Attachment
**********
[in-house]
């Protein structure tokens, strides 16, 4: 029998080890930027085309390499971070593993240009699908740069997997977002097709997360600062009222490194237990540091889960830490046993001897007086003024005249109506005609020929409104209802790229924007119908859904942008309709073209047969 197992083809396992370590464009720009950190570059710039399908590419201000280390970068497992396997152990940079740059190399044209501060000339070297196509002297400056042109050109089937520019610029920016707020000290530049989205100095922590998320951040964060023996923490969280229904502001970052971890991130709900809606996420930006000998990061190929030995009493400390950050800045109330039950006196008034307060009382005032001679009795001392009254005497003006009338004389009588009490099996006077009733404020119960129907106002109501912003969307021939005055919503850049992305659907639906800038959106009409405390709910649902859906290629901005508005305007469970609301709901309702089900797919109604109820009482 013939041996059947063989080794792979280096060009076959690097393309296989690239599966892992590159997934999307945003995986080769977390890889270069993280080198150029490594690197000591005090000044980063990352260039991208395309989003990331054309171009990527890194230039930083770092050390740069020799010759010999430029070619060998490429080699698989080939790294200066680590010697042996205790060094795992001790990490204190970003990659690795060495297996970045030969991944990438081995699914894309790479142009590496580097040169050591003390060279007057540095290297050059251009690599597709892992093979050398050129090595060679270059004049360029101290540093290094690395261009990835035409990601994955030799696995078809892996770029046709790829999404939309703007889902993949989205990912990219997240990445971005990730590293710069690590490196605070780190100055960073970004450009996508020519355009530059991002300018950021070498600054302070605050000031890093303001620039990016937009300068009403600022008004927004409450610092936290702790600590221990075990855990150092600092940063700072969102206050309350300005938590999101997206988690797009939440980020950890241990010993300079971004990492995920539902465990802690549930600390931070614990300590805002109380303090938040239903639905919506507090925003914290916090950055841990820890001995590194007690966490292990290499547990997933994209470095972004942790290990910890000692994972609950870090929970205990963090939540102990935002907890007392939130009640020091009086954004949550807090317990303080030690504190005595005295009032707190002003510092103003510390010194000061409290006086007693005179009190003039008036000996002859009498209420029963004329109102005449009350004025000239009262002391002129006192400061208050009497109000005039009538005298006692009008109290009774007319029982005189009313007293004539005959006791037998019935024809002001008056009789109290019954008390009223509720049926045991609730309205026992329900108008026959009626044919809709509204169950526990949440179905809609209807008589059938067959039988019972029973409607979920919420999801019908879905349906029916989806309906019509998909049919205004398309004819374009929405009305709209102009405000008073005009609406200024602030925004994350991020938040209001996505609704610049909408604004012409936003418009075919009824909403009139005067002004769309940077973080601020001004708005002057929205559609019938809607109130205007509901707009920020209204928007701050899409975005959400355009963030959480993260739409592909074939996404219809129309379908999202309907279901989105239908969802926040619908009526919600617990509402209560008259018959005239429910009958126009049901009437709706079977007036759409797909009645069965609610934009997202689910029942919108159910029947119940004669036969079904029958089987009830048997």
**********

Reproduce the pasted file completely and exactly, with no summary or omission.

[in-house]
């Protein structure tokens, strides 16, 4: 029998080890930027085309390499971070593993240009699908740069997997977002097709997360600062009222490194237990540091889960830490046993001897007086003024005249109506005609020929409104209802790229924007119908859904942008309709073209047969 197992083809396992370590464009720009950190570059710039399908590419201000280390970068497992396997152990940079740059190399044209501060000339070297196509002297400056042109050109089937520019610029920016707020000290530049989205100095922590998320951040964060023996923490969280229904502001970052971890991130709900809606996420930006000998990061190929030995009493400390950050800045109330039950006196008034307060009382005032001679009795001392009254005497003006009338004389009588009490099996006077009733404020119960129907106002109501912003969307021939005055919503850049992305659907639906800038959106009409405390709910649902859906290629901005508005305007469970609301709901309702089900797919109604109820009482 013939041996059947063989080794792979280096060009076959690097393309296989690239599966892992590159997934999307945003995986080769977390890889270069993280080198150029490594690197000591005090000044980063990352260039991208395309989003990331054309171009990527890194230039930083770092050390740069020799010759010999430029070619060998490429080699698989080939790294200066680590010697042996205790060094795992001790990490204190970003990659690795060495297996970045030969991944990438081995699914894309790479142009590496580097040169050591003390060279007057540095290297050059251009690599597709892992093979050398050129090595060679270059004049360029101290540093290094690395261009990835035409990601994955030799696995078809892996770029046709790829999404939309703007889902993949989205990912990219997240990445971005990730590293710069690590490196605070780190100055960073970004450009996508020519355009530059991002300018950021070498600054302070605050000031890093303001620039990016937009300068009403600022008004927004409450610092936290702790600590221990075990855990150092600092940063700072969102206050309350300005938590999101997206988690797009939440980020950890241990010993300079971004990492995920539902465990802690549930600390931070614990300590805002109380303090938040239903639905919506507090925003914290916090950055841990820890001995590194007690966490292990290499547990997933994209470095972004942790290990910890000692994972609950870090929970205990963090939540102990935002907890007392939130009640020091009086954004949550807090317990303080030690504190005595005295009032707190002003510092103003510390010194000061409290006086007693005179009190003039008036000996002859009498209420029963004329109102005449009350004025000239009262002391002129006192400061208050009497109000005039009538005298006692009008109290009774007319029982005189009313007293004539005959006791037998019935024809002001008056009789109290019954008390009223509720049926045991609730309205026992329900108008026959009626044919809709509204169950526990949440179905809609209807008589059938067959039988019972029973409607979920919420999801019908879905349906029916989806309906019509998909049919205004398309004819374009929405009305709209102009405000008073005009609406200024602030925004994350991020938040209001996505609704610049909408604004012409936003418009075919009824909403009139005067002004769309940077973080601020001004708005002057929205559609019938809607109130205007509901707009920020209204928007701050899409975005959400355009963030959480993260739409592909074939996404219809129309379908999202309907279901989105239908969802926040619908009526919600617990509402209560008259018959005239429910009958126009049901009437709706079977007036759409797909009645069965609610934009997202689910029942919108159910029947119940004669036969079904029958089987009830048997």